From the sampan we see a wall of inaccessible caves.

Those that are within reach are not lived in as much as simply used for night-time shelter.

The next morning, we stop at a newly built city with modern apartment buildings where many farm families have been relocated. Farmers have few city skills but many of their wives work as maids. This is part of  Hubei (hoo-bay) Province. We stopped at a brand new beautiful tourist center only to find the worst awful pit toilets on the trip so far. It kind of boggles the mind, this newly built center, in a newly built town has pit toilets? At the tourist center we saw a fight between two bus drivers from two different tours. We wondered if the Mau Zedong government had somehow erased every human emotion, but this proved it had not.

At the dam, this lock was in working condition and the engineers were testing operations by putting these empty boats through the lock.

This is the kind of traffic they will be getting through the locks. Notice the workers “hotel” at the back end of the barge.

They built a wonderful overlook to see the dam being built.You get the idea of the immensity of the project even through the morning haze.

This is a view of the unfinished “front” of the dam. Our guide told us the power generated here  will only supply 5% of China’s electrical needs. Seems kind of a shame to have displaced 1.24 million people, over one thousand villages, and I’ve forgotten how many cities for 5% of their power.

The visitor’s center did a good job of explaining the dam, its building process and design. They had a mock-up of the dam in a reflecting pool of water and it was all very interesting.  And this sculpture on the side of the overlook?  I was disappointed that it didn’t have one dragon sculpted in the stone.  In fact, the dam has been a very controversial project. You can read more about it here:

There were many sites on the internet covering the controversial issues of this dam if you wish more detail.

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We spent the night in Luckenbach buffeted by heavy winds and rain. Lightening flashed, the thunder exploded around us til’ we wondered if we would be a burned cinder sitting in the middle of a lake in the morning.
Headed for Austin, we pass through the hill country where L.B.J was born, raised and buried on the homestead his grandfather settled in the 1800’s . The LBJ ranch is now the Lyndon B. Johnson National Historical Park which sits across the Pedernales River from his grandfather’s homestead and the Johnson family home where Ladybird and Lyndon lived and raised their two girls.

This is one of the bridges we tourists cross over. It was just at flood stage and bitterly cold when we arrived at the Visitors Center which had been struck by lightening and had no usable restrooms when we arrived.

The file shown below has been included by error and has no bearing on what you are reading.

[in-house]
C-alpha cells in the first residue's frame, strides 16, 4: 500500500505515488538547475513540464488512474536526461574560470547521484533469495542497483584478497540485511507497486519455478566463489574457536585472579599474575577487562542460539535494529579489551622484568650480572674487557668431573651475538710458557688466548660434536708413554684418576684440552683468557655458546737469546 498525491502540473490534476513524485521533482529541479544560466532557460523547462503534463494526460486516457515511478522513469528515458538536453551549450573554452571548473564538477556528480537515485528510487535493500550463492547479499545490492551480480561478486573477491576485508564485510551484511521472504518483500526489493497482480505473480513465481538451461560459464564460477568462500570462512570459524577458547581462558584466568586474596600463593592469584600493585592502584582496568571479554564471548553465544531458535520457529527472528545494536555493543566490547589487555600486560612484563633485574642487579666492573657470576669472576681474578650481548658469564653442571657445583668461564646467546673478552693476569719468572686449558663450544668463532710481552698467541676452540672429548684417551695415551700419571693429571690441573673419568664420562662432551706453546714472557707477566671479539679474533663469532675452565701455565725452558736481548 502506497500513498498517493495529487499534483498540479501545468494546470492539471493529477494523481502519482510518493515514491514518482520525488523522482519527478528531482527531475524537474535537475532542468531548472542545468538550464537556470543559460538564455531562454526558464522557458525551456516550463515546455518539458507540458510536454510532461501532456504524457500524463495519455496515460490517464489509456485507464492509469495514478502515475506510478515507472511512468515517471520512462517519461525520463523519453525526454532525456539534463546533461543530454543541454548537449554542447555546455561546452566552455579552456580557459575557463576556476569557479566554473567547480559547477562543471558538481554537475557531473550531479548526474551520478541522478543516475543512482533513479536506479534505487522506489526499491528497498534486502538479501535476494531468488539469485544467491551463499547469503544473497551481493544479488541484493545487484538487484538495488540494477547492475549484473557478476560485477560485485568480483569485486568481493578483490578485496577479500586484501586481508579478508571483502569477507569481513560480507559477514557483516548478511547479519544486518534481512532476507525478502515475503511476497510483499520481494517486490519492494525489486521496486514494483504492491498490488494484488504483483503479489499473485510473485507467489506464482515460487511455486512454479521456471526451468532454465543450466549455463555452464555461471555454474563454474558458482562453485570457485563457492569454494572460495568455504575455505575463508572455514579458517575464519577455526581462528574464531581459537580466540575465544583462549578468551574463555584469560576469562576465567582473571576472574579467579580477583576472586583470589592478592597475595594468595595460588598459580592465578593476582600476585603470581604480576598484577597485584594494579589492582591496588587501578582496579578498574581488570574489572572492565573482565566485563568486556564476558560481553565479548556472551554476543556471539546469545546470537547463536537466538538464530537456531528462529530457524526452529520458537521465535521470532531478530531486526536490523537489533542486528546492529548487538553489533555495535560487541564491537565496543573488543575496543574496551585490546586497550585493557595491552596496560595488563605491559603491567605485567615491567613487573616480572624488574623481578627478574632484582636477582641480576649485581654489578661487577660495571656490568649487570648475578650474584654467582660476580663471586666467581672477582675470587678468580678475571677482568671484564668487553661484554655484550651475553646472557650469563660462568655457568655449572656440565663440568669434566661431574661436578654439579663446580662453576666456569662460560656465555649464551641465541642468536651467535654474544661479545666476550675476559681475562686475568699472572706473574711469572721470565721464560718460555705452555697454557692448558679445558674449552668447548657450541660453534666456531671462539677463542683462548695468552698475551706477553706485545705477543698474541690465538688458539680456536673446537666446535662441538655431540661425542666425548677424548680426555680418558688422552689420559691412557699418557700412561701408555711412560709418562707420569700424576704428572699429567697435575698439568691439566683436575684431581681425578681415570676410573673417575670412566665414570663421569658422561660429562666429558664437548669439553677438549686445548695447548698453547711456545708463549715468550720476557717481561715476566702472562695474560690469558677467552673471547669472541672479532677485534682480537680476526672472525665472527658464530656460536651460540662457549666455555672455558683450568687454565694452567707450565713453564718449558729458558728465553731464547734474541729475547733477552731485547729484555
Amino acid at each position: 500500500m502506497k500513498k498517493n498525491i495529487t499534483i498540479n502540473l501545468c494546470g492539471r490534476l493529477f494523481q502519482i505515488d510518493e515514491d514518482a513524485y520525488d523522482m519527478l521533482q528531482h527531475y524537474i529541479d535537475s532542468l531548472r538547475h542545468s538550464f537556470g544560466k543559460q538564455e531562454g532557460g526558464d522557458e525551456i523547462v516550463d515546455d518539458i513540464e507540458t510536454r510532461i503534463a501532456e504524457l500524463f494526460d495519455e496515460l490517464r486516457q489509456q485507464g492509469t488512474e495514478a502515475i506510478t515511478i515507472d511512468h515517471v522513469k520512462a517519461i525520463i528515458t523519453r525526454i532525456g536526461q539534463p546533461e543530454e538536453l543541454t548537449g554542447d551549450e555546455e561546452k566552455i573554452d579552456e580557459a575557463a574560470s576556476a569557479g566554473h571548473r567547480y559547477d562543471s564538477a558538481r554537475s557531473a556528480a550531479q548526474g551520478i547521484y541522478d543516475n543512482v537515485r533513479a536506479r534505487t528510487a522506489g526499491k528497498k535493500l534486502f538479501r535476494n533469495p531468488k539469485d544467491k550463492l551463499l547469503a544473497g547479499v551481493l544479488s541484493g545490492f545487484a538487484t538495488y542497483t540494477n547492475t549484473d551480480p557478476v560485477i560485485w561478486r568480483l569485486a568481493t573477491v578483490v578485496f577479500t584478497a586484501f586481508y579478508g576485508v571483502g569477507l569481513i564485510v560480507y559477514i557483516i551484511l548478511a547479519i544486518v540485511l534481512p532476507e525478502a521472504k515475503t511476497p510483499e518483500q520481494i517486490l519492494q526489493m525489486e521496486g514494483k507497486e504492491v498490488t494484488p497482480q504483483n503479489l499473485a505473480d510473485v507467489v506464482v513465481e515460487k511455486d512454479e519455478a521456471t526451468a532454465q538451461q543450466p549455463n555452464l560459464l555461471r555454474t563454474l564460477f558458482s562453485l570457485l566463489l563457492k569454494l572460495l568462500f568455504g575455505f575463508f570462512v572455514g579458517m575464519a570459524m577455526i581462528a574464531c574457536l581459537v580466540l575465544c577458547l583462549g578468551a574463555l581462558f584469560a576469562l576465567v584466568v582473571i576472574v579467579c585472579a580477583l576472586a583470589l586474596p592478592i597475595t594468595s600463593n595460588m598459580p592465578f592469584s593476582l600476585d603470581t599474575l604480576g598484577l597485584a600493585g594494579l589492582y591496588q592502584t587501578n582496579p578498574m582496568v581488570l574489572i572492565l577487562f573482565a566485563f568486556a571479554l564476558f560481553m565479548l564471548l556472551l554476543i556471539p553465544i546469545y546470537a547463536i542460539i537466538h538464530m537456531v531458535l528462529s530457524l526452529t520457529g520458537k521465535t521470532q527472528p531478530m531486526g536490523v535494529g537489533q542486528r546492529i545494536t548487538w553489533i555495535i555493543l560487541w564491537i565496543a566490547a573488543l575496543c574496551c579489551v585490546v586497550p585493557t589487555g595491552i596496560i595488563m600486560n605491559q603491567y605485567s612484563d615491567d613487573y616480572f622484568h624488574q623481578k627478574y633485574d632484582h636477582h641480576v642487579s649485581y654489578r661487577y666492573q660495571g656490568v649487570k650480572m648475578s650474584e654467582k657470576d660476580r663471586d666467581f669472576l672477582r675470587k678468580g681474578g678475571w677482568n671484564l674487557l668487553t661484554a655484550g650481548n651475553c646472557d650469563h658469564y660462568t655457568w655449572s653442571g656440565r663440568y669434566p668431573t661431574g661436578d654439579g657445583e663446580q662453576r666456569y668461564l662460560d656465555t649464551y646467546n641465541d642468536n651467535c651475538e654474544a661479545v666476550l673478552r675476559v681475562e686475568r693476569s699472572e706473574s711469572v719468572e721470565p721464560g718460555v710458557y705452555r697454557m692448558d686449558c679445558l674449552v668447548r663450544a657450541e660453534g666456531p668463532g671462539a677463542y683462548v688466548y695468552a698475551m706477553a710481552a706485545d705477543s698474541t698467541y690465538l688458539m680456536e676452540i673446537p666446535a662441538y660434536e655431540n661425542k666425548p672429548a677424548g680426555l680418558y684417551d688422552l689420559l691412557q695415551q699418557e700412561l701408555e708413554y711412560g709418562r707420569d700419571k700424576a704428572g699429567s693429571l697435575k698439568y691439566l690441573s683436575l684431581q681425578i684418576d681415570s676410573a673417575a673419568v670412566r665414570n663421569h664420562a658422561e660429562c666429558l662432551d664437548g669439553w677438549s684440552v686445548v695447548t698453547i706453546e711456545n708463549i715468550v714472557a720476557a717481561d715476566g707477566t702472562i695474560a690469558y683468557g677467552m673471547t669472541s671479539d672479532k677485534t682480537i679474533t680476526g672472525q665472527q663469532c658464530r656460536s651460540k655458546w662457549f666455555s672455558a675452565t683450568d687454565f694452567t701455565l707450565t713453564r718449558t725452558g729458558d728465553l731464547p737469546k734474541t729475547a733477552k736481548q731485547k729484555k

But this is the way the Johnson family crossed the river from the ranch to their house, on the underwater road above. Johnson loved taking newsmen and visitors for a ride without warning them they’d be traveling underwater for a short distance.
The woman in his Lincoln appears to be holding on for dear life.
Johnson and Lady Bird in their 1934 Ford Phaeton. The road was actually pretty dry at certain times of year. He also owned a German made Amphicar that you could drive into the water. It had little propellers on it. It is on display along with other Johnson owned cars.

This homely old rocker along with several others for guests, sits on the porch of the Johnson home. Its a modest house, lovingly used and faithfully kept as the Johnson’s lived in it. No pictures were allowed inside, but the house exudes warmth, and family, with a lot of snapshots of the kids and grandkids in a big montage, just like you or I might have on our kitchen wall.
The visitor centers shows a film of Johnson giving a tour and history of his beloved ranch for a CBS Documentary. The cane in the case below was made of matchsticks by an inmate in a Tennessee prison. But, the best display had me howling with laughter as I read letters written to the President. Abbreviated samples:

Dear President Johnson-
My husband’s roofing busines has gone to pot, the car blew up, the baby’s teething, the sitter didn’t show, I’ve got no money for a writing course. I’m sorry to ditch you, but maybe the Republicans might be better when all you do is worry about Fulbright and that measly war…

…Now I ask you Mr. President couldn’t you be more considerate? Were all those fireworks for King Faisal necessary when I have 293 kids on a field trip staying at a hotel. How would you like it if 293 kids woke you up?…

Letter writers complained about him interrupting their favorite shows, his misuse of English, his airplane holding up air traffic. But the worst was a beleaugered man who was held up in road traffic because Lady Bird was planting a tree. What a fun visit.

Also on the LBJ homestead is the Western Whitehouse and another old homestead that is being maintained by the park service as a working homestead with docents in period costumes.

Smoking sausage and feeding the kitchen range.

The tour costs a dollar, by the way.